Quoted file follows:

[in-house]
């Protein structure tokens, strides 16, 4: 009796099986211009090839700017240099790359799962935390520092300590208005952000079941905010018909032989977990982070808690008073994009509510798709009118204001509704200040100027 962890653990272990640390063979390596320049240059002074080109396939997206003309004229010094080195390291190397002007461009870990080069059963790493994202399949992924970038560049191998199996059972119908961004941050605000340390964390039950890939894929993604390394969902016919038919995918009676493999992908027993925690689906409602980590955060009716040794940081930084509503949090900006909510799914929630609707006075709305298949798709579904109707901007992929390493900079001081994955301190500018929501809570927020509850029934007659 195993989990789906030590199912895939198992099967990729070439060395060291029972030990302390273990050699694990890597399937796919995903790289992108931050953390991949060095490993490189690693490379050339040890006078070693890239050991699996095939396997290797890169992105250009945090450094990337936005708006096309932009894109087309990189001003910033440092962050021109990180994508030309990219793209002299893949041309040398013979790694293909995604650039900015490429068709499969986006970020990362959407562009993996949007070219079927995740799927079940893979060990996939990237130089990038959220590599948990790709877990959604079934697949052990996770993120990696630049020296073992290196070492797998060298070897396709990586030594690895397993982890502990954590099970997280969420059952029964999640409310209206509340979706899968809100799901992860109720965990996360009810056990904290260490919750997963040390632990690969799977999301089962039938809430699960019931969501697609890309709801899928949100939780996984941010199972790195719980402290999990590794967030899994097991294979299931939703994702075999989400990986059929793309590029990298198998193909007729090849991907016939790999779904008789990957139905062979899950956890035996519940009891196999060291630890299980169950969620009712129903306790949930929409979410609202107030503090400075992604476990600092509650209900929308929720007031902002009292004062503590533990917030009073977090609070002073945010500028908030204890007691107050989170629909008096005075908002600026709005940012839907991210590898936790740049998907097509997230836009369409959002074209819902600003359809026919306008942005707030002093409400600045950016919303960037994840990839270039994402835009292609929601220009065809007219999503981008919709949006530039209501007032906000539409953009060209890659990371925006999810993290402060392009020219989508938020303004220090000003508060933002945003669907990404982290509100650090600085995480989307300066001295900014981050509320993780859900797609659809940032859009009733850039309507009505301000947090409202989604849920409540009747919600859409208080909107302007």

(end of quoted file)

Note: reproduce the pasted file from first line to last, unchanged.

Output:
[in-house]
């Protein structure tokens, strides 16, 4: 009796099986211009090839700017240099790359799962935390520092300590208005952000079941905010018909032989977990982070808690008073994009509510798709009118204001509704200040100027 962890653990272990640390063979390596320049240059002074080109396939997206003309004229010094080195390291190397002007461009870990080069059963790493994202399949992924970038560049191998199996059972119908961004941050605000340390964390039950890939894929993604390394969902016919038919995918009676493999992908027993925690689906409602980590955060009716040794940081930084509503949090900006909510799914929630609707006075709305298949798709579904109707901007992929390493900079001081994955301190500018929501809570927020509850029934007659 195993989990789906030590199912895939198992099967990729070439060395060291029972030990302390273990050699694990890597399937796919995903790289992108931050953390991949060095490993490189690693490379050339040890006078070693890239050991699996095939396997290797890169992105250009945090450094990337936005708006096309932009894109087309990189001003910033440092962050021109990180994508030309990219793209002299893949041309040398013979790694293909995604650039900015490429068709499969986006970020990362959407562009993996949007070219079927995740799927079940893979060990996939990237130089990038959220590599948990790709877990959604079934697949052990996770993120990696630049020296073992290196070492797998060298070897396709990586030594690895397993982890502990954590099970997280969420059952029964999640409310209206509340979706899968809100799901992860109720965990996360009810056990904290260490919750997963040390632990690969799977999301089962039938809430699960019931969501697609890309709801899928949100939780996984941010199972790195719980402290999990590794967030899994097991294979299931939703994702075999989400990986059929793309590029990298198998193909007729090849991907016939790999779904008789990957139905062979899950956890035996519940009891196999060291630890299980169950969620009712129903306790949930929409979410609202107030503090400075992604476990600092509650209900929308929720007031902002009292004062503590533990917030009073977090609070002073945010500028908030204890007691107050989170629909008096005075908002600026709005940012839907991210590898936790740049998907097509997230836009369409959002074209819902600003359809026919306008942005707030002093409400600045950016919303960037994840990839270039994402835009292609929601220009065809007219999503981008919709949006530039209501007032906000539409953009060209890659990371925006999810993290402060392009020219989508938020303004220090000003508060933002945003669907990404982290509100650090600085995480989307300066001295900014981050509320993780859900797609659809940032859009009733850039309507009505301000947090409202989604849920409540009747919600859409208080909107302007």